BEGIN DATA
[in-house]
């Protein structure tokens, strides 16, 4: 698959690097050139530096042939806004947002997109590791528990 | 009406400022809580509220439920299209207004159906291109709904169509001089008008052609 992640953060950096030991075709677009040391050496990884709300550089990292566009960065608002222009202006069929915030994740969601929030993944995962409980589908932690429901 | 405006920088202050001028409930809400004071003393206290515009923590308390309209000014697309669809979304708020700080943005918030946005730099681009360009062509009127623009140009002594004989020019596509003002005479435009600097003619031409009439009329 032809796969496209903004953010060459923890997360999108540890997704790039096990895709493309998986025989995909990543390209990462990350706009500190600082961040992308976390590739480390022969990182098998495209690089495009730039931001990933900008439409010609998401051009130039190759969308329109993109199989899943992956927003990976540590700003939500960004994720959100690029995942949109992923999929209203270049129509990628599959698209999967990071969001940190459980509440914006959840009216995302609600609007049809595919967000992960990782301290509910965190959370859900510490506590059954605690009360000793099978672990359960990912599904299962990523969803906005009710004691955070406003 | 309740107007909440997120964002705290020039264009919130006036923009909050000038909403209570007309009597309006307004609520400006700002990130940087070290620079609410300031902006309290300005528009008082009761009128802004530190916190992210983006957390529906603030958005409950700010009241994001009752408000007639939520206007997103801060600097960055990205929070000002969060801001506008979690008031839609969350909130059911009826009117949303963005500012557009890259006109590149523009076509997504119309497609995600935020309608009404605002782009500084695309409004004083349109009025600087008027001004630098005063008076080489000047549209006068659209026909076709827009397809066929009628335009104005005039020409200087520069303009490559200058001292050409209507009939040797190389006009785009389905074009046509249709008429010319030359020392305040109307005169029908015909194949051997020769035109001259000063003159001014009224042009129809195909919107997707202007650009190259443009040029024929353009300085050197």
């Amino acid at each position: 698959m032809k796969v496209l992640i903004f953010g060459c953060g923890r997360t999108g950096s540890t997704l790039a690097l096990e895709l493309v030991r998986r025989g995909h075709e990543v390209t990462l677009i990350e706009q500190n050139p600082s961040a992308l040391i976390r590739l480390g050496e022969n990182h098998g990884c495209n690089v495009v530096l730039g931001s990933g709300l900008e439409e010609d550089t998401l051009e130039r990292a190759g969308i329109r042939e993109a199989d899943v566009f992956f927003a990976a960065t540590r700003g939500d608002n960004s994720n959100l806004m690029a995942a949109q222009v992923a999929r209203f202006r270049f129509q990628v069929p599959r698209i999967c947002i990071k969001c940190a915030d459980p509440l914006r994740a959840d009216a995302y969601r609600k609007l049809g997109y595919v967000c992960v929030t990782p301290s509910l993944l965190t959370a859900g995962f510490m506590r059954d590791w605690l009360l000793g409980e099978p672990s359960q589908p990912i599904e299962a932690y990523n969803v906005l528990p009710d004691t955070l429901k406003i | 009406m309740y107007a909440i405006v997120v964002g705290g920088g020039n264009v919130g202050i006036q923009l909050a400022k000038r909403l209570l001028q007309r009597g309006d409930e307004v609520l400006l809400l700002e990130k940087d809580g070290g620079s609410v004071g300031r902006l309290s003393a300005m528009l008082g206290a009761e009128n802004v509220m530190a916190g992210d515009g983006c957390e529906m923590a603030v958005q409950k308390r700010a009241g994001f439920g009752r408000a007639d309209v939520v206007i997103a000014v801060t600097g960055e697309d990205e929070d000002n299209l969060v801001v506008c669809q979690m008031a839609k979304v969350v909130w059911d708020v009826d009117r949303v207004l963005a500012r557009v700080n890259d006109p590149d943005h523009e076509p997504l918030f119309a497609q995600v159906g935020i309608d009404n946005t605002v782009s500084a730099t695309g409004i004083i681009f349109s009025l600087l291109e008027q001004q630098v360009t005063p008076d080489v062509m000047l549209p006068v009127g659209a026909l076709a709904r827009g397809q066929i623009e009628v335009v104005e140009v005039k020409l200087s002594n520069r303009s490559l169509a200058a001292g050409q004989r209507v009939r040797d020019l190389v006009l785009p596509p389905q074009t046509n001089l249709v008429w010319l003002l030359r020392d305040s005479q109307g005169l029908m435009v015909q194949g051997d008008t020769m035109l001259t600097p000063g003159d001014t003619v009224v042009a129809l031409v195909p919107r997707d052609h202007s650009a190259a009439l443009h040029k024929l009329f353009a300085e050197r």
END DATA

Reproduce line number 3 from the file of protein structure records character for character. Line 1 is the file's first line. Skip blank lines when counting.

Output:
């Amino acid at each position: 698959m032809k796969v496209l992640i903004f953010g060459c953060g923890r997360t999108g950096s540890t997704l790039a690097l096990e895709l493309v030991r998986r025989g995909h075709e990543v390209t990462l677009i990350e706009q500190n050139p600082s961040a992308l040391i976390r590739l480390g050496e022969n990182h098998g990884c495209n690089v495009v530096l730039g931001s990933g709300l900008e439409e010609d550089t998401l051009e130039r990292a190759g969308i329109r042939e993109a199989d899943v566009f992956f927003a990976a960065t540590r700003g939500d608002n960004s994720n959100l806004m690029a995942a949109q222009v992923a999929r209203f202006r270049f129509q990628v069929p599959r698209i999967c947002i990071k969001c940190a915030d459980p509440l914006r994740a959840d009216a995302y969601r609600k609007l049809g997109y595919v967000c992960v929030t990782p301290s509910l993944l965190t959370a859900g995962f510490m506590r059954d590791w605690l009360l000793g409980e099978p672990s359960q589908p990912i599904e299962a932690y990523n969803v906005l528990p009710d004691t955070l429901k406003i | 009406m309740y107007a909440i405006v997120v964002g705290g920088g020039n264009v919130g202050i006036q923009l909050a400022k000038r909403l209570l001028q007309r009597g309006d409930e307004v609520l400006l809400l700002e990130k940087d809580g070290g620079s609410v004071g300031r902006l309290s003393a300005m528009l008082g206290a009761e009128n802004v509220m530190a916190g992210d515009g983006c957390e529906m923590a603030v958005q409950k308390r700010a009241g994001f439920g009752r408000a007639d309209v939520v206007i997103a000014v801060t600097g960055e697309d990205e929070d000002n299209l969060v801001v506008c669809q979690m008031a839609k979304v969350v909130w059911d708020v009826d009117r949303v207004l963005a500012r557009v700080n890259d006109p590149d943005h523009e076509p997504l918030f119309a497609q995600v159906g935020i309608d009404n946005t605002v782009s500084a730099t695309g409004i004083i681009f349109s009025l600087l291109e008027q001004q630098v360009t005063p008076d080489v062509m000047l549209p006068v009127g659209a026909l076709a709904r827009g397809q066929i623009e009628v335009v104005e140009v005039k020409l200087s002594n520069r303009s490559l169509a200058a001292g050409q004989r209507v009939r040797d020019l190389v006009l785009p596509p389905q074009t046509n001089l249709v008429w010319l003002l030359r020392d305040s005479q109307g005169l029908m435009v015909q194949g051997d008008t020769m035109l001259t600097p000063g003159d001014t003619v009224v042009a129809l031409v195909p919107r997707d052609h202007s650009a190259a009439l443009h040029k024929l009329f353009a300085e050197r």